In a recent dust-up over liturgical colors, a colleague of mine was challenged on her decision to use purple instead of blue during Advent. Only in an Episcopal Church.

Of course, colors are never about color. And I am fairly sure that the parishioner who took her to task had concerns that go well beyond liturgical propriety. But the case that she made for using blue over purple was telling. "Purple is hierarchical," she complained.

Well, duh, yes it is. Kings, royalty, all that jazz. And, by the way, so are some shades of blue.

This slipstream of reasoning is pretty common of late. The word "egalitarian" is thrown around as an ecclesiastical ideal with ever-greater ease. And, arguably, there is a case to be made for an approach to leadership and church life that is as open-ended as possible, borrowing on the energy and imagination of those who enter the doors of our churches.

I am not a great fan of power that is used in a bullying, officious, abusive fashion. It's not for nothing that our dog Hilda is named after Hilda of Whitby a 7th-century abbess who was renowned for chewing on the bishops of her day. (We don't allow our dog to do that, by the way.)

But there are real problems with insisting that the church is not a hierarchy.

Not the least of them is this: The church is a hierarchy—in composition, character, and mission. Jesus is not our elected representative. He is King of Kings and Lord of Lords.

To ignore that fact flies in the face of a fundamental truth: God is God. We are not. To assert otherwise by changing colors and purging our language is not just a problem for our theology, it is a problem for ecclesiology as well. If God is not God, then there really isn't a good reason for doing church. People sense this, even if they can't name it, and it has subtly, but steadily eroded church attendance.

This does not mean that churches need to embrace caricatures of authoritarian leadership by barking orders and threatening excommunication. But it should not allow itself to be bullied into impotence by those caricatures either.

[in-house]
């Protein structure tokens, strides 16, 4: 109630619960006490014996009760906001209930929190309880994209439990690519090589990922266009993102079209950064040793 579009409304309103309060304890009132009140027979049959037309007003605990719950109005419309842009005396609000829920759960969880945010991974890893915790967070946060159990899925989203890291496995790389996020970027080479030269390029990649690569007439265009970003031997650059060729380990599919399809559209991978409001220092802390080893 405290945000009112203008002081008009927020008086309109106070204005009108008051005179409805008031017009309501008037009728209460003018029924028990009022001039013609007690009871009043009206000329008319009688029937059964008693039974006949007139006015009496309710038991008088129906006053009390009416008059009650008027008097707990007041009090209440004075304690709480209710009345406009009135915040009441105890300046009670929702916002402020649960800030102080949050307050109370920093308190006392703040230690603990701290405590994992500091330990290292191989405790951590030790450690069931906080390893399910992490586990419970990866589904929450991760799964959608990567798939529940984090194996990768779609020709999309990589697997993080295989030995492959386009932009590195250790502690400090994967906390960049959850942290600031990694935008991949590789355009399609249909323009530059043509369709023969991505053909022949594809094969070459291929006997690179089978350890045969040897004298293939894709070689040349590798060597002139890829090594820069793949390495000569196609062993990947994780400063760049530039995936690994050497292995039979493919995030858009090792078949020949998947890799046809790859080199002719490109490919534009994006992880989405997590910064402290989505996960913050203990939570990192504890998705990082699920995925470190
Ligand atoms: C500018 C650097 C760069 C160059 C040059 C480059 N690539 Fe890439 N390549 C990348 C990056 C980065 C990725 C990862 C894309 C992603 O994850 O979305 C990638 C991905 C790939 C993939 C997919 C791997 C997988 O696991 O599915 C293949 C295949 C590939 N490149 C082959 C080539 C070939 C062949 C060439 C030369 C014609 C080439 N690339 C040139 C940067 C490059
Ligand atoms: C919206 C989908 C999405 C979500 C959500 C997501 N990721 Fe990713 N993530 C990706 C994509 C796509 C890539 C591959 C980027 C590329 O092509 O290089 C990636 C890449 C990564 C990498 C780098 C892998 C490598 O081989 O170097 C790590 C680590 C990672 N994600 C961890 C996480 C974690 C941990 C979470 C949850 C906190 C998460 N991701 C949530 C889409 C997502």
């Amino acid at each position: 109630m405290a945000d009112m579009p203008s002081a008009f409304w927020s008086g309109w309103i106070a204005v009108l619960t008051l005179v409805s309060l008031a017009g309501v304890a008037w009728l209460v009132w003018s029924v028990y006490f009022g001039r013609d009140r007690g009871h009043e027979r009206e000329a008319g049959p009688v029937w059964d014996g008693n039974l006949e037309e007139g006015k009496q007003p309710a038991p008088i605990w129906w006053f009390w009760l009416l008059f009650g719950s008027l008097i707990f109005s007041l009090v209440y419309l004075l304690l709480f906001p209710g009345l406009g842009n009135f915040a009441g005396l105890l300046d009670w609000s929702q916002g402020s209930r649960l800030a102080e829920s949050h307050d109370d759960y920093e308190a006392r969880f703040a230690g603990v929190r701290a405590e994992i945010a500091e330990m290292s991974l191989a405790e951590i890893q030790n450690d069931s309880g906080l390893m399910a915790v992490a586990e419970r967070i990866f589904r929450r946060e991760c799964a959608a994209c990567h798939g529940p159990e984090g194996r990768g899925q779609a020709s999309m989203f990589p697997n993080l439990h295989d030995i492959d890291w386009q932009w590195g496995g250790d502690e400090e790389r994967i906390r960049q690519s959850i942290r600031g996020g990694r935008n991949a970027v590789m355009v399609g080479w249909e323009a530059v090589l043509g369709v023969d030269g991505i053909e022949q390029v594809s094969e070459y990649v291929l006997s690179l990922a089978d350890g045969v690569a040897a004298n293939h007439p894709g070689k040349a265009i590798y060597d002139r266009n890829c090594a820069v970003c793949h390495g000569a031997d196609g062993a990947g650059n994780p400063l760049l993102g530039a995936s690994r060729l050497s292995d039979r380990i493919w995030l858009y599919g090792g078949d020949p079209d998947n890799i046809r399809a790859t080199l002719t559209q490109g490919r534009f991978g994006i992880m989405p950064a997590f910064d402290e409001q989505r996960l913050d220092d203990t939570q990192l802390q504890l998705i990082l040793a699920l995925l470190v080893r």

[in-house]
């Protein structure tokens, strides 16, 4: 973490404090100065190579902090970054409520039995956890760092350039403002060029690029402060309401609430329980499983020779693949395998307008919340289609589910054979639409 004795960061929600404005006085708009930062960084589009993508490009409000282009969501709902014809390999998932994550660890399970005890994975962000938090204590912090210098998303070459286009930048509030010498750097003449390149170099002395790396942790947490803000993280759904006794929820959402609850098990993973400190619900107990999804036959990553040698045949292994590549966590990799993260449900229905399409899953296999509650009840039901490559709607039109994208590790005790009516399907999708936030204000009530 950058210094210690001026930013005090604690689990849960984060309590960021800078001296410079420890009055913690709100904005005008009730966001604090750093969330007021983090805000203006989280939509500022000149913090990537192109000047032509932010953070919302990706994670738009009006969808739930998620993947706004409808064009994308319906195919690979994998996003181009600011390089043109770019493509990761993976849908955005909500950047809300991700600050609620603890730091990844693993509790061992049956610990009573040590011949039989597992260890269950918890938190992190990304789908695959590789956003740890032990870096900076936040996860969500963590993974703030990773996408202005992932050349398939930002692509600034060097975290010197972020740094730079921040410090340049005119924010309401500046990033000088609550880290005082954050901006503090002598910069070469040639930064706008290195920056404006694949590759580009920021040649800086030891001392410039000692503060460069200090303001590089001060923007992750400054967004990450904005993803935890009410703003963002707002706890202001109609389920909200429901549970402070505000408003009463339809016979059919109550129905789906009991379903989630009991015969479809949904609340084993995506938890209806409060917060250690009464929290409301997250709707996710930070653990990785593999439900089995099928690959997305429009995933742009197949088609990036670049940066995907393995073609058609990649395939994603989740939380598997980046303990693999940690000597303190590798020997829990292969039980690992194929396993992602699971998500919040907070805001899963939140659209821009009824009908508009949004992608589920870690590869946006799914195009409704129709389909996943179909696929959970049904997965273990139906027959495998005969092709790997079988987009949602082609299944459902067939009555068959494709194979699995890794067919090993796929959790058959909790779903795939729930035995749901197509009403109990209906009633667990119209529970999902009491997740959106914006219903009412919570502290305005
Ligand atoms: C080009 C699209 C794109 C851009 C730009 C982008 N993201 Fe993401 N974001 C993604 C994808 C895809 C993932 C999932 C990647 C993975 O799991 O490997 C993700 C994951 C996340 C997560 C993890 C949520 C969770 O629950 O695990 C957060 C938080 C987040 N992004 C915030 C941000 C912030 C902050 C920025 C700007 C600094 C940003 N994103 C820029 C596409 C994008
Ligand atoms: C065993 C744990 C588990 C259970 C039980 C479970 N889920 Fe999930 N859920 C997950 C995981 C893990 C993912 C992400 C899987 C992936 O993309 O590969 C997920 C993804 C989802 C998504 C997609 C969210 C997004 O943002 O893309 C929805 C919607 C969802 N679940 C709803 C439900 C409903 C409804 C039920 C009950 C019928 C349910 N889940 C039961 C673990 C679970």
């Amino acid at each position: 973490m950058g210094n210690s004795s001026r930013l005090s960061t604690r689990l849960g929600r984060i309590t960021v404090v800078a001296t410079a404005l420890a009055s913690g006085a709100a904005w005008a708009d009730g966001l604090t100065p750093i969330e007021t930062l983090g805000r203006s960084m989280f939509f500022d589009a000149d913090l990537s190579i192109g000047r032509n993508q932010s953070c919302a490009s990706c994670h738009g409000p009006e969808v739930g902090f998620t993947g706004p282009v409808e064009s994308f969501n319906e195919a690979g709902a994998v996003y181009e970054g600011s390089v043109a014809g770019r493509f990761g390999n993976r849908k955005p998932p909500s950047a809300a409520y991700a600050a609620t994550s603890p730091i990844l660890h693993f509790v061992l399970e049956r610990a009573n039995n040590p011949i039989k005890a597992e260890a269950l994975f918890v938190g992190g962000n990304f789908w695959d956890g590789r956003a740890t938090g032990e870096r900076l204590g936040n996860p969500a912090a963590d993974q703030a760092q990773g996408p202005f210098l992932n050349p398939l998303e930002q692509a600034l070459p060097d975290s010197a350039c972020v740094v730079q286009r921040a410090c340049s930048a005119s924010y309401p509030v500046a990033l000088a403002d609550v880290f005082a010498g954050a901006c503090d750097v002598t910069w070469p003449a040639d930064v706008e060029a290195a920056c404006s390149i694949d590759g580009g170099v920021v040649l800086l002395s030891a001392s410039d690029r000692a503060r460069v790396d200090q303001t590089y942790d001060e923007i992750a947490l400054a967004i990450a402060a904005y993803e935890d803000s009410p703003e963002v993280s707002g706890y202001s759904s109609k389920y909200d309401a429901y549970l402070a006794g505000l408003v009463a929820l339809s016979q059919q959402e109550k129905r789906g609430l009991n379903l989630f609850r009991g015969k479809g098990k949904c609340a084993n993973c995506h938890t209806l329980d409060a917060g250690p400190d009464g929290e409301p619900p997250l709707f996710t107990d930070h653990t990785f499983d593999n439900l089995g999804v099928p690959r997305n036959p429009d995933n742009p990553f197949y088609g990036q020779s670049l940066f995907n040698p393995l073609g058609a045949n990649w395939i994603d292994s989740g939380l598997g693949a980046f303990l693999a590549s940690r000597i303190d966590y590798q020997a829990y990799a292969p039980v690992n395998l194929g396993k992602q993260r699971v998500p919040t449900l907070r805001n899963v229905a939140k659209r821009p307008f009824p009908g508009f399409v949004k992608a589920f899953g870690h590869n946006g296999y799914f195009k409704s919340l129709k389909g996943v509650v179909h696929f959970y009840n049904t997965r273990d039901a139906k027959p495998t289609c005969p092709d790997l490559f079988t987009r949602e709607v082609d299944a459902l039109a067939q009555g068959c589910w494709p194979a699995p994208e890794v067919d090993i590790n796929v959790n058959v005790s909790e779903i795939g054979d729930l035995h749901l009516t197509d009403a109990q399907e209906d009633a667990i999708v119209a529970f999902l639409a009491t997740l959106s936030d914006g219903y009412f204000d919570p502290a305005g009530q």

Biblical understandings of the fundamental and hierarchical difference between God and humankind do not focus on God's right to lord it over us, punish us, or drive us to despair. God is characterized instead as the One who is both capable of relationships and as One who longs for them. In this regard AkzoNobel's Tex Gunning, understands something about leadership that church leaders should have understood all along—and do, when they are at their best:

The quality of communal life of any kind depends upon the quality of the relationships within that community.

Understood in Christian categories, Gunning's observation is one with the way in which the purpose of Christ's life and ministry is described in John's Gospel: "that they may be one, as we are one."

This understanding of leadership is often missing from the approaches taken by ecclesiastical leaders who emphasize bureaucratic brinkmanship and programmatic glitz. And it may seem completely out of place in the corporate world. But, rightly, Gunning observes, people in any organization need to know that they are valued, respected, cared for, and safe. In churches, of course, relationships with God and with one another are in a sense, what it is all about.

A good friend of mine put his finger on this need not long ago. He observed, "You know, when I was young, I belonged to an intentional Christian community that really made a difference in my life. I felt needed and I needed the others who were a part of that community. I don't feel that way about church any more. Oh, I go—and I still think it's important to go. But worship is just something I go to watch happen. I don't feel any sense of connection to God or to the people with whom I attend church. After I've left, it doesn't matter any longer."

Of course it doesn't. We disassembled the hierarchy in the name of building relationships. Ironically, in its absence, there is no longer any reason to give those churchy relationships priority.

To argue that Jesus is one among many alternatives—or that church is among one of many civic organizations that are worthy of our attention—puts the church on a footing with other "good causes" that is alien to its original inspiration. The message of the Gospel is that the church is more than a good cause. To use a word that Gunning employs as well, it is the lifeline that restores our relationship with God and heals our relationships with one another.

That may sound hierarchical. But church is not a worthy activity. Life in the church is meant to be a one-of-a-kind commitment. And Jesus is not our elected representative. He is Lord of Lords and King of Kings. If we don't communicate that as ecclesiastical leaders, there are no programs or strategies that will serve as a substitute.